Broad Horizons – Ceramic Exhibition – Work by James Hake & Edward Hughes


Edward Hughes Ceramic Square Dish

Broad Horizons

 A Joint exhibition of work by potters Edward Hughes and James Hake was held at Gavagan Art in the autumn of 2018. Edward Hughes (1953 – 2006) was one of Britain’s very finest potters. Highly regarded in Japan and represented in national collections here in England.

In 2018 James who is based in Carnforth Lancashire wrote in Ceramics Review Magazine about the influence Edward Hughes had on his work.

When I tried throwing for the first time at university, I became obsessed by the technique. My tutor, probably trying to broaden my horizons, encouraged me to visit The Japanese Craft Tradition: Kokten Korgei, a 2001 exhibition at the Blackwell Arts and Crafts House in my native Cumbria. It featured potters such as Shōji Hamada and his British counterpart Bernard Leach, and was my first encounter with Japanese ceramics – it immediately struck a chord. English potter Edward Hughes (1953–2006) was also included in the exhibition, and from this first encounter he has remained a constant touchstone for me.

James Hake. Square Dish 15cm. Nuka and Tenmoku glaze. 2013

James Hake

James makes a range of ceramic stoneware, thrown at the potter’s wheel. He also produces slab rolled work including wall hangings and square dishes. James studied 3-Dimensional Design at  Manchester Metropolitan University specialising in ceramics. Following graduation he attended the Craft Council’s Pottery Skills Course in the Republic of Ireland where he trained for two years. On his return to the Lake District in 2005 he established ‘James Hake Ceramics’ and now supplies work to both local and national galleries, as well as undertaking commissions.

Taking inspiration from Oriental ceramics, I have developed a palette of my own glazes. These range from subtle Shinos, to rich, dark Tenmokus and Copper Reds. Glazes are applied quickly by dipping and pouring in different combinations, which fuse together in the heat of the kiln. I am always adapting and experimenting with glaze, searching for different colours and textures to complement ceramic form. Currently I am investigating using local materials from quarries, clay seams and wood ashes in my glazes.”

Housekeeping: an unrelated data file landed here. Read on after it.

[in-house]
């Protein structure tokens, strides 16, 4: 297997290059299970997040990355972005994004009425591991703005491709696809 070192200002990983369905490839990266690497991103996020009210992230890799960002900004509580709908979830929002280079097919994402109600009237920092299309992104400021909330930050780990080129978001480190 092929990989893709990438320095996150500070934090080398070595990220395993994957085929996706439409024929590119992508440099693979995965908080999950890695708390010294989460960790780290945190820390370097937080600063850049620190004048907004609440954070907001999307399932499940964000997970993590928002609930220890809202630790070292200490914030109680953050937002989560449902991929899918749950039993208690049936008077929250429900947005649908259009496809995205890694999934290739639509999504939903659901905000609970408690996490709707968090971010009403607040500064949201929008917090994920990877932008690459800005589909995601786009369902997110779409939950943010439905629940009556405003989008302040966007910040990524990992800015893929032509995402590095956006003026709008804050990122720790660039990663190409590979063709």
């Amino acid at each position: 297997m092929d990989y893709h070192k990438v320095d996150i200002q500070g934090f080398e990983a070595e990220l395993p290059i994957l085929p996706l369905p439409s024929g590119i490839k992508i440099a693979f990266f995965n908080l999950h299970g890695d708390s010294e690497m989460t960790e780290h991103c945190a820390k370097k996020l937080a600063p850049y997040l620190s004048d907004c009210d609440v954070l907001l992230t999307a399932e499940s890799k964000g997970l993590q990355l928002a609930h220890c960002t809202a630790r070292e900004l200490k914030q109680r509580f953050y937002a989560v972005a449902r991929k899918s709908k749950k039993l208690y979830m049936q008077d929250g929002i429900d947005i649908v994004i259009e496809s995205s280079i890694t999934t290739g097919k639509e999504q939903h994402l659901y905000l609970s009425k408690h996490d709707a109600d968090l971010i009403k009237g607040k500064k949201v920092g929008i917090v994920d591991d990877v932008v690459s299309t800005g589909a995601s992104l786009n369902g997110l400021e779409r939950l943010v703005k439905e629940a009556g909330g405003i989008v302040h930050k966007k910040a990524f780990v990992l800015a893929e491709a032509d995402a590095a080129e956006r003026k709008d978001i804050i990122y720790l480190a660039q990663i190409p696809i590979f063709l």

Edward Hughes 1953 - 2006

The potter Edward Hughes is considered to be one of the masters of the Anglo-Oriental stoneware tradition. Examples of his ceramics are in private and public collections including the Victoria and Albert Museum London and The Ashmolean Museum Oxford. Born in Wallasey, Edward studied at Lancaster Royal Grammar School, Cardiff School of Art, Bath Academy at Corsham Court and then worked with Ray Finch at Winchcombe Pottery in Gloucestershire. In the late 1970s he spent two years at art college in Kyoto and in 1979 held his first solo exhibition in Japan. He established a studio with his wife Shizuko in rural Shiga, and held successful shows in Tokyo, Osaka and Kyoto returning to England in 1984. Edward and Shizuko settled in Cumbria near Penrith, later establishing a pottery studio at Isel Cumbria. Exhibitions of his work were held in Cumbria, Lancaster and London though ninety percent of the work went to Japan. Edward died in 2006. Emmanuel Cooper former editor of Ceramics Review wrote of Edward:

Like his work, Edward Hughes was quiet and thoughtful. Assured and confident of his own pots and of their significance, he rejected the idea of the individual piece as special, seeing all pots as important and just as demanding on the maker, whether a teacup and saucer or a large dish. True to his direct, unpretentious approach, he preferred to be known as a potter rather than as a ceramist or artist, a commitment that reflected his deep involvement in his work and his belief that pots were made to be used and enjoyed.

Samples of work still available from this Exhibition. For more work available by each artist, click on their name above.